Keeping your credit card balances low is good for obvious reasons -- the lower your balance, the less you pay in monthly interest, and the easier it is to pay off your debt.
In addition, keeping balances low is also good for your ability to secure credit at decent interest rates. Your credit utilization ratio -- the percentage of credit you use compared to the amount you have available to you -- counts for almost a third of your credit score. Maxing out credit cards or spending close to the credit limits makes you look risky to lenders. Financial experts advise keeping credit card balances below 30 percent of your credit limits, even if you pay off your accounts in full each month.
Here are 5 tips for keeping your balances low:
1. Get credit card transaction alerts
Sign up with your credit card company to receive free alerts via e-mail or text messaging whenever your balance reaches a critical threshold. Designed to help you detect unauthorized charges quickly to nip fraud in the bud, transaction alerts also help you track spending to stay within a budget.
2. Use text banking for your credit card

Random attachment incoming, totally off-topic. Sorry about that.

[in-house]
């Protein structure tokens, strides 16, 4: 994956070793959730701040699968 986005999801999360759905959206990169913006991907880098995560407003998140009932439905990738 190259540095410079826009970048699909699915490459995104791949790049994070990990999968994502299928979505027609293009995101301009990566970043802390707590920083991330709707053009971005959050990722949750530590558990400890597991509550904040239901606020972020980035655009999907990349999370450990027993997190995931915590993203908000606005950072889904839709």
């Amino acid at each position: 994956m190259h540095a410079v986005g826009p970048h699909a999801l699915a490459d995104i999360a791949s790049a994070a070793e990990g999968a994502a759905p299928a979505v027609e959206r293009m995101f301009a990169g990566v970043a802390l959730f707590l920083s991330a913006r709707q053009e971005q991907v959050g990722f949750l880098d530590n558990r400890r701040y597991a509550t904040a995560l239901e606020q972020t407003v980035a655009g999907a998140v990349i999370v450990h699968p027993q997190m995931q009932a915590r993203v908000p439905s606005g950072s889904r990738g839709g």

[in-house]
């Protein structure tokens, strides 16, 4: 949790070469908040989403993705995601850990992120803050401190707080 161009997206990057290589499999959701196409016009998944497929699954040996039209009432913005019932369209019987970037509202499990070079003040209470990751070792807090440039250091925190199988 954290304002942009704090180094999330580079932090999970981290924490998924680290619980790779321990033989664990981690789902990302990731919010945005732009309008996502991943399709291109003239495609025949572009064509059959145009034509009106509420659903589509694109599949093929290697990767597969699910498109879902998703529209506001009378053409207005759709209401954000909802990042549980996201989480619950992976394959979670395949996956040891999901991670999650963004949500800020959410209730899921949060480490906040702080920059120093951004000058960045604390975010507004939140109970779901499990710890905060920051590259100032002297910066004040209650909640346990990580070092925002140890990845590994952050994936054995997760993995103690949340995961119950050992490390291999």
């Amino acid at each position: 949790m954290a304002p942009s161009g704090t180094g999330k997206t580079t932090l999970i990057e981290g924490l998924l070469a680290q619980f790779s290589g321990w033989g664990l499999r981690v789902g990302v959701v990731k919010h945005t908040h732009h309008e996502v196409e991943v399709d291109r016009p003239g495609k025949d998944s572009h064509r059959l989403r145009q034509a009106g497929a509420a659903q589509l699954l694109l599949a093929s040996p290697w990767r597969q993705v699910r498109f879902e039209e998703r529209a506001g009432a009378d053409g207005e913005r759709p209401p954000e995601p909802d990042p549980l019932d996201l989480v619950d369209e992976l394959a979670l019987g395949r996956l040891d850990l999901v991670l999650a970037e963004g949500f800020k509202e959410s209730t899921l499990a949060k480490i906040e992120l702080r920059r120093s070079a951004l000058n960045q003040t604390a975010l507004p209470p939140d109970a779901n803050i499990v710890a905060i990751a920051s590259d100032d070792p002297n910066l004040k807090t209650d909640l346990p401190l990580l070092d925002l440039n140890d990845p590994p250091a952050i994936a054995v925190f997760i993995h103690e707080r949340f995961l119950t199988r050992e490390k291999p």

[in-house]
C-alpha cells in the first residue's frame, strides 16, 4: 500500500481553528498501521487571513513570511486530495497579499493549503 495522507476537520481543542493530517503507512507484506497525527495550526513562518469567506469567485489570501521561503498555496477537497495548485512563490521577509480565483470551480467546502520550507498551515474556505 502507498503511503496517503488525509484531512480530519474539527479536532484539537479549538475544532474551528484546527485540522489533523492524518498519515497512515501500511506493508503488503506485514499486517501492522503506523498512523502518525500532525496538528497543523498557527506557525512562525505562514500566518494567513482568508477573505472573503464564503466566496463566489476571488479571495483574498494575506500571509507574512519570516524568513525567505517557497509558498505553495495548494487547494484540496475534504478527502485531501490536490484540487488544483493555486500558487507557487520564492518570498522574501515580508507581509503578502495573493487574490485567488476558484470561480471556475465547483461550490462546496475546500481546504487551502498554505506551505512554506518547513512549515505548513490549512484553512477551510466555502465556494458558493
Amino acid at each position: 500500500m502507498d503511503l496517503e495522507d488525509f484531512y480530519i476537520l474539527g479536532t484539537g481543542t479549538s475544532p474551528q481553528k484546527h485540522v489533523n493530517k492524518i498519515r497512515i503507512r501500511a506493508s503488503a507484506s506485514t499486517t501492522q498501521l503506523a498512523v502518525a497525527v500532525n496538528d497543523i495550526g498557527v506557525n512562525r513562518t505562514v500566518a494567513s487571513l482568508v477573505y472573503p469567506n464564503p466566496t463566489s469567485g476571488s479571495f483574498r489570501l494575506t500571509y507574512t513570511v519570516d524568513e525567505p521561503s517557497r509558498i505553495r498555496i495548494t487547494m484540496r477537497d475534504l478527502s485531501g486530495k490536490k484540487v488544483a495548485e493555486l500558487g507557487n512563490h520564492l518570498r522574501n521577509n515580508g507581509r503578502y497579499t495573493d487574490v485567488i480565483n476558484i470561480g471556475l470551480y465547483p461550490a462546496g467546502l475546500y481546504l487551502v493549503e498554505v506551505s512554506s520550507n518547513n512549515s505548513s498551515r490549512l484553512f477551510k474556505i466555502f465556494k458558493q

Many financial institutions now offer text banking, which you can use to keep track of 0 APR credit card as well as your checking and savings accounts. Text banking gives you the ability to retrieve basic information about your accounts with your cell phone so you can keep track on the go.
Citibank credit card holders, for instance, get on-demand updates simply by texting a short command to MYCITI (692484). In seconds, they receive a text message with the account information they requested, such as a balance total on a credit card.
3. Track your credit card balance online
Sign up with your credit card company to view your statements online. Check your account status each week to track your spending and keep your balance in check.
4. Plan your credit card use
Small impulse purchases add up quickly. Plan ahead of time how you will use credit cards with low apr and stick with your plan. Perhaps you might want to use it only for getting gas, buying large, budgeted purchases or for paying a particular bill each month. Whatever you decide, stay on plan and leave your credit cards at home when you go window shopping.
5. Pinpoint the cause of growing credit card balances
Is your balance growing because of impulse purchases or are you using your credit cards each month to pay for basic living expenses because you have no cash? If it's the latter, review your budget to see where you can cut back to make ends meet.
Feel like you're about to drown in credit card debt? Get referrals to a reputable credit counselor from the National Foundation for Credit Counseling. Stay away from services that focus on debt settlement, and find one that provides free or low-cost help with budgeting and saving.